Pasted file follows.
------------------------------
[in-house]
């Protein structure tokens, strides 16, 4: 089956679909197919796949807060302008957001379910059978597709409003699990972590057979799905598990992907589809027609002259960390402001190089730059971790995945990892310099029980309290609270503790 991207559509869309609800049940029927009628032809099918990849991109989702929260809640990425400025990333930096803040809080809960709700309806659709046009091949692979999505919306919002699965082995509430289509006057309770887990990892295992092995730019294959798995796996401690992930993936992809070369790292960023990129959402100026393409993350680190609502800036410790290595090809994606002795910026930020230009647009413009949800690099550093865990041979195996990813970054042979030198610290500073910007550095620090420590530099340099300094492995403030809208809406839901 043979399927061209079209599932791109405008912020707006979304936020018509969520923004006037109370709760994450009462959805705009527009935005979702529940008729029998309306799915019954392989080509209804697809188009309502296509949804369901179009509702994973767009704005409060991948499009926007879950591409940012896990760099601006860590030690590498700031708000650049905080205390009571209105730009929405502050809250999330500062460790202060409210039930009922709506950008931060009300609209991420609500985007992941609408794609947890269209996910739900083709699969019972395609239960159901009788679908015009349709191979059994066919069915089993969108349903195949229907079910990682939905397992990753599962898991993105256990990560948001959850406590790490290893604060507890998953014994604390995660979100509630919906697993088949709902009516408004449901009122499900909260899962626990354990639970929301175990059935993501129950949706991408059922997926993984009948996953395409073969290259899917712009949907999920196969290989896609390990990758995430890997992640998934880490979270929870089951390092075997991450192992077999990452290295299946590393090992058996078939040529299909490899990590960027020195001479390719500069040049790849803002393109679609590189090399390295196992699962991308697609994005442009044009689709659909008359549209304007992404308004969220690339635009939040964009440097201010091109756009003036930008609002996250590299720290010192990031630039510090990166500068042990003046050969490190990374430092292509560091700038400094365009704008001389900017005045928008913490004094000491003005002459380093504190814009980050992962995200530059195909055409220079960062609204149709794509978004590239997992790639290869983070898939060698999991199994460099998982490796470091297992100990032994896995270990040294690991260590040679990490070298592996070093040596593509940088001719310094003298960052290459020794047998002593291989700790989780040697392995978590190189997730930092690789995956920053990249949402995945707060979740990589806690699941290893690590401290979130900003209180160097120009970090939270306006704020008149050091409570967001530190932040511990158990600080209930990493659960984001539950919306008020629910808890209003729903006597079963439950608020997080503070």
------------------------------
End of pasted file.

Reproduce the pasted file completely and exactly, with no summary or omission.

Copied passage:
[in-house]
């Protein structure tokens, strides 16, 4: 089956679909197919796949807060302008957001379910059978597709409003699990972590057979799905598990992907589809027609002259960390402001190089730059971790995945990892310099029980309290609270503790 991207559509869309609800049940029927009628032809099918990849991109989702929260809640990425400025990333930096803040809080809960709700309806659709046009091949692979999505919306919002699965082995509430289509006057309770887990990892295992092995730019294959798995796996401690992930993936992809070369790292960023990129959402100026393409993350680190609502800036410790290595090809994606002795910026930020230009647009413009949800690099550093865990041979195996990813970054042979030198610290500073910007550095620090420590530099340099300094492995403030809208809406839901 043979399927061209079209599932791109405008912020707006979304936020018509969520923004006037109370709760994450009462959805705009527009935005979702529940008729029998309306799915019954392989080509209804697809188009309502296509949804369901179009509702994973767009704005409060991948499009926007879950591409940012896990760099601006860590030690590498700031708000650049905080205390009571209105730009929405502050809250999330500062460790202060409210039930009922709506950008931060009300609209991420609500985007992941609408794609947890269209996910739900083709699969019972395609239960159901009788679908015009349709191979059994066919069915089993969108349903195949229907079910990682939905397992990753599962898991993105256990990560948001959850406590790490290893604060507890998953014994604390995660979100509630919906697993088949709902009516408004449901009122499900909260899962626990354990639970929301175990059935993501129950949706991408059922997926993984009948996953395409073969290259899917712009949907999920196969290989896609390990990758995430890997992640998934880490979270929870089951390092075997991450192992077999990452290295299946590393090992058996078939040529299909490899990590960027020195001479390719500069040049790849803002393109679609590189090399390295196992699962991308697609994005442009044009689709659909008359549209304007992404308004969220690339635009939040964009440097201010091109756009003036930008609002996250590299720290010192990031630039510090990166500068042990003046050969490190990374430092292509560091700038400094365009704008001389900017005045928008913490004094000491003005002459380093504190814009980050992962995200530059195909055409220079960062609204149709794509978004590239997992790639290869983070898939060698999991199994460099998982490796470091297992100990032994896995270990040294690991260590040679990490070298592996070093040596593509940088001719310094003298960052290459020794047998002593291989700790989780040697392995978590190189997730930092690789995956920053990249949402995945707060979740990589806690699941290893690590401290979130900003209180160097120009970090939270306006704020008149050091409570967001530190932040511990158990600080209930990493659960984001539950919306008020629910808890209003729903006597079963439950608020997080503070």